Opinion

Keith Clarke: Where next after Copenhagen?

4 January 2010

Keith Clarke

New roles for contractors, pressure on the supply chain and taxation are on the horizon...

As I write, European Union officials have started talking about Europe-wide carbon emission cuts of up to 95% by 2050, with a shorter term 30% reduction target by 2020. While this is only a negotiating position ahead of the COP15 global climate change talks in Copenhagen next month, the message this sends is a powerful one. For those of us involved in the construction sector, it presents both a unique challenge and a huge opportunity.

We should draw comfort from the fact that whatever global deal is reached, the UK is already positioning itself to take advantage. From a legislative point of view we are already leading with the world’s first Climate Change Act, demanding carbon cuts of 80% by 2050.

But the truth is, once we get beyond 2020 the UK’s interim carbon budget targets will already be driving huge change.

So while, at present, it could be argued that countries such as Switzerland and Germany are leading Europe’s construction sector in carbon thinking, the rate of change that the UK’s professionals are being forced to go through means we are catching up fast.

It is difficult to imagine how we will be working in even five years. But what is happening in Switzerland gives us a clue. Swiss contractors are now taking an increasingly high-profile project management role as on some projects they are being asked to provide warranties on buildings to guarantee their energy efficiency. Contractors are therefore seeking to control processes even more tightly, leading to designs being fixed at an earlier stage and an increasing focus on building physics.

This raises questions about how the whole design and construction process may change. In future, designers will still be able to create beautiful buildings, but the construction process may be carried out differently. On a high-rise tower, for instance, the only component that may be conventionally constructed would be the structural armature. All the accommodation and service modules would be made off site and simply lifted into place and fixed. The design and build integrity would be of the highest standards and the building would outperform anything we have today.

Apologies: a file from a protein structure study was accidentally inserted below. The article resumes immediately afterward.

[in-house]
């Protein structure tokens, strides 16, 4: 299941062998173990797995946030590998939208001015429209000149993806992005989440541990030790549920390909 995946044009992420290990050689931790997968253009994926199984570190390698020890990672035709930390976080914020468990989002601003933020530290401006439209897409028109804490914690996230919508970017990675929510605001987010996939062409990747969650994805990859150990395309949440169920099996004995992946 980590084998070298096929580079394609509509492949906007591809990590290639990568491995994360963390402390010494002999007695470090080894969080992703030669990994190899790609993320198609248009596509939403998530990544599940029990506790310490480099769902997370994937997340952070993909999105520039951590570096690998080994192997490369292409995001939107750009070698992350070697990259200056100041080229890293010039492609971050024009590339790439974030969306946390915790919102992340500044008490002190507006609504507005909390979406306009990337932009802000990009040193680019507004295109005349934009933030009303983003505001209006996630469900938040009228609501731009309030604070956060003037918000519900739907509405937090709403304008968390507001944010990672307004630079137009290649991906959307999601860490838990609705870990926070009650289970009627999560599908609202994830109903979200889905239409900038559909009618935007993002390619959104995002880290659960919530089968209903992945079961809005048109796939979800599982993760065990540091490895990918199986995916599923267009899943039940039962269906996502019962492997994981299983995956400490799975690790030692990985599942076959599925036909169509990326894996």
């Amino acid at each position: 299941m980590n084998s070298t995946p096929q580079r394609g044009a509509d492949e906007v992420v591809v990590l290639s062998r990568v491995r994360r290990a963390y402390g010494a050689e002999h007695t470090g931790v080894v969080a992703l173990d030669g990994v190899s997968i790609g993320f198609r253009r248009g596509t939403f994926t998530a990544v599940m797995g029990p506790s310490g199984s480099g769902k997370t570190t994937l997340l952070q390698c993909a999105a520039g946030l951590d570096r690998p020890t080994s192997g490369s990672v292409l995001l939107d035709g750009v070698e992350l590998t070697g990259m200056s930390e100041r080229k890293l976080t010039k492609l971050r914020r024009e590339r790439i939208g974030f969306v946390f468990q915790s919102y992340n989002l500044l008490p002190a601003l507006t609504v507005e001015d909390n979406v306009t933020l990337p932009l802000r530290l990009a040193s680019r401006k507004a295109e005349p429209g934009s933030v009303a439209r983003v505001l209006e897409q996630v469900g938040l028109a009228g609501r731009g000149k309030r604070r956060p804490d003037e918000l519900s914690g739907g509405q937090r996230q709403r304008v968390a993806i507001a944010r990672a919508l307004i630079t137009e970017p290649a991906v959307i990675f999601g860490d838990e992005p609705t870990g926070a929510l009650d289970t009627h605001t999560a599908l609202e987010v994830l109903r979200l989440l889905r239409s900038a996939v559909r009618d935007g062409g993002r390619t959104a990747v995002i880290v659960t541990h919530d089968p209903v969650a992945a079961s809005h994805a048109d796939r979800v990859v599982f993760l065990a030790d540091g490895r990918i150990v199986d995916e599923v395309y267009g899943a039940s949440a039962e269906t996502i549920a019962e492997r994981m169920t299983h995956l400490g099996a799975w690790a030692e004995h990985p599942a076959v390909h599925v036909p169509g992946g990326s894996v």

As we become more skilled at building super-efficient, perhaps even carbon zero, projects, the focus will shift to embedded carbon and this will bring pressure on the supply chain – a top-down demand for greater transparency and accountability.

The main cry that goes up is “how much will this cost, and will clients pay for it?”

However, that does not heed what is already happening. President Sarkozy of France announced in September this year that he would be introducing a carbon tax covering the use of oil, gas and coal starting in 2010. That tax would initially be set at €17 a tonne and cover around 70% of the country’s carbon emitters. After the climate change talks in Copenhagen, the UK is also expected to look at some form of carbon tax.

While we do not need to consider how this may be achieved, we do need to think about the impact of such a move.

Carbon will become an increasingly significant part of the project cost and clients will naturally demand more accurate information on their exposure to it. This is not something that stops once the build is completed either, as there will be an on-going cost implication of having a less efficient building. This means construction professionals will have to make judgements on whether to “spend” more carbon up front on a build to improve its efficiency going forward. This is thinking we, as a sector, are not doing to any meaningful extent at the moment.

There will be a skills element to all of this too because knowledge must expand.

Already the UK’s Green Building Council is talking about setting up industry-wide courses to help address skills gaps.

The greatest challenge is not keeping pace with current thinking, it is predicting what is coming next. For Atkins and every other company in the sector, cutting carbon emissions is not a moral decision, but a business one.

Keith Clarke is chief executive of Atkins and chairman of the Construction Industry Council

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